It’s a puzzle piece that has eluded shark scientists for years: just why exactly did the ancient Otodus megalodon, the largest shark to ever swim in our planet’s oceans, disappear? While recent movies and mockumentaries have toyed with the idea that “the Meg” is still alive, it is unquestionably extinct according to marine biologists. Theories have been proposed ranging from lack of prey to mass extinction events. Extinct or not (as some conspiracists believe), the nearly 60-foot-long creature captures everyone’s attention. Especially that of Robert Boessenecker, a paleontologist at the College of Charleston in South Carolina who found an Otodus megalodon tooth in California and began searching for more evidence of this animal in the West Coast. Boessenecker and colleagues then expanded their hunt even further, broadening the horizons to learn about how such a giant shark could pull off what may be one of the best disappearing acts of the planet.
But megalodon is an ancient magician that has cast many researchers under its spell, including Catalina Pimiento of the University of Florida and Christopher Clements of the University of Zurich who in 2014 published their analysis of the ancient animal’s extinction using available records. Their team of researchers determined that megalodon could have still inhabited our oceans up to around 2.6 million years ago, which is about a half million years or so before our human relatives Homo erectus began forging a path in this planet. The previous research suggested that there was a mass-extinction event around this time caused by radiation from a nearby supernova that led not only to the death of this predator but of many other animals such as ancient seals, walruses, dolphins, and whales. “The extinction of O. megalodon was previously thought to be related to this marine mass extinction-but in reality, we now know the two are not immediately related,” explained Boessenecker.
What started out in a sandy beach in California for Boessenecker and a curiosity has led to an answer that took the internet by storm: megalodon vanished some 3.6 million years ago, which is a million years earlier than any other previous estimates. Published in the journal PeerJ, this timeline means as the megalodon fell… the animal we know today as the modern great white shark (Carcharodon carcharias) rose. Could this be the culprit to what ultimately shook up our ancient marine ecosystems and spelled doom out for megalodon? Boessenecker and the team believes so.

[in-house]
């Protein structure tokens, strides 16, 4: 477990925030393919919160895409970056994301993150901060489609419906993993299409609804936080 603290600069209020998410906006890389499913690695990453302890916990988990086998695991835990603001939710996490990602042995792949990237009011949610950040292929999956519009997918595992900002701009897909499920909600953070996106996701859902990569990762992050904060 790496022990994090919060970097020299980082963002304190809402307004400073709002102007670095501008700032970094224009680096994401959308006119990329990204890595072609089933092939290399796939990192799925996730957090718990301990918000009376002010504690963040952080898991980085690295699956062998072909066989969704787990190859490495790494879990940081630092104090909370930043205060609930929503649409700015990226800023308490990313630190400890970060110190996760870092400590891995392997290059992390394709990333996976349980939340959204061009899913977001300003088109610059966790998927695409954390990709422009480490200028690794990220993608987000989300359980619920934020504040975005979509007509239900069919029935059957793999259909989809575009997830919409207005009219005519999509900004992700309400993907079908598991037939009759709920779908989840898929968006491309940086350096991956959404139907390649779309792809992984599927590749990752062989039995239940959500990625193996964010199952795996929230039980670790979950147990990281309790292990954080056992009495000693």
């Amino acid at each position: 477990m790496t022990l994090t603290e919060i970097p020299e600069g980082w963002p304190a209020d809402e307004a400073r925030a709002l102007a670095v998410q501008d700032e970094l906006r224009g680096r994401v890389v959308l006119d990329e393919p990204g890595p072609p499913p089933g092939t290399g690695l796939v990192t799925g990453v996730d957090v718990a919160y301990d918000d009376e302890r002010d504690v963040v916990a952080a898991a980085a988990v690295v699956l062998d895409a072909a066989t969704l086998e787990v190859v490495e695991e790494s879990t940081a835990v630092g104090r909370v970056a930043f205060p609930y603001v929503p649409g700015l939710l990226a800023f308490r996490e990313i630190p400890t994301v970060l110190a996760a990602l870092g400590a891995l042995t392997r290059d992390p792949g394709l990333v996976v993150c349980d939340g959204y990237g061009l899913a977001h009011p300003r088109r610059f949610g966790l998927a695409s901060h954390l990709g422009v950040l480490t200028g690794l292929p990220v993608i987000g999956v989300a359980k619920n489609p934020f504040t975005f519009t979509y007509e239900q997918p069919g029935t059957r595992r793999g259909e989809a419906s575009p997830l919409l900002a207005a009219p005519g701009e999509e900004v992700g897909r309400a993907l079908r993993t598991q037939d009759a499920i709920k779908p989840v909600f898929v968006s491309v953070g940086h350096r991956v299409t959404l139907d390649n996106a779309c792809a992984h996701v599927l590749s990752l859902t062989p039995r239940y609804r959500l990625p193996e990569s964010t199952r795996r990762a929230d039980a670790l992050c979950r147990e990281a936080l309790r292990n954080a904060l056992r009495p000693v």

“We propose that this short overlap (3.6-4 million years ago) was sufficient time for great white sharks to spread worldwide and outcompete O. megalodon throughout its range, driving it to extinction—rather than radiation from outer space,” said Boessenecker in a statement. “This is much more believable and robustly supported by the data,” agreed Tom Deméré, giving a comment to National Geographic. Deméré is a curator of paleontology at the San Diego Natural History Museum and who was a reviewer of Pimiento and Clement’s 2014 study.
But that isn’t the only culprit in this extinction. Although the publication argues that adult great whites “would have been in the same size range and likely would have competed with juvenile Otodus megalodon,” it also points the finger at dwindling prey items (the small whales that megalodons ate) and what scientists know as range fragmentation, which is when populations of a species get split up into separate areas. The researchers claim the fossil record has been misinterpreted in previous studies, with Boessenecker commenting: “We used the same worldwide dataset as earlier researchers but thoroughly vetted every fossil occurrence, and found that most of the dates had several problems—fossils with dates too young or imprecise, fossils that have been misidentified, or old dates that have since been refined by improvements in geology.”
As the megalodon population became fragmented, the large predators had to fight for dwindling food not only against one another but the newly emerged and much smaller great white shark. Although smaller, great whites are just as fierce as any other shark and their reduced size and possible increased agility may have given them the upper hand. Both animals ate similar prey, meaning the megalodon stood no chance against the newest competitor. Carcharodon carcharias evolved around four million years ago, with some scientists estimating they ventured out of the Pacific Ocean around two million years ago. Leaving the confines of the Pacific was a step towards total world domination as they spread around the world over hundreds of thousands of years. Today, the great white shark remains a cosmopolitan shark and frequently makes the news for kills. Guess this may be another one it can add to the list.
Who thinks the next “Baby Shark” hit should be “Extinct Shark”? Megalodon may not be a fan, though.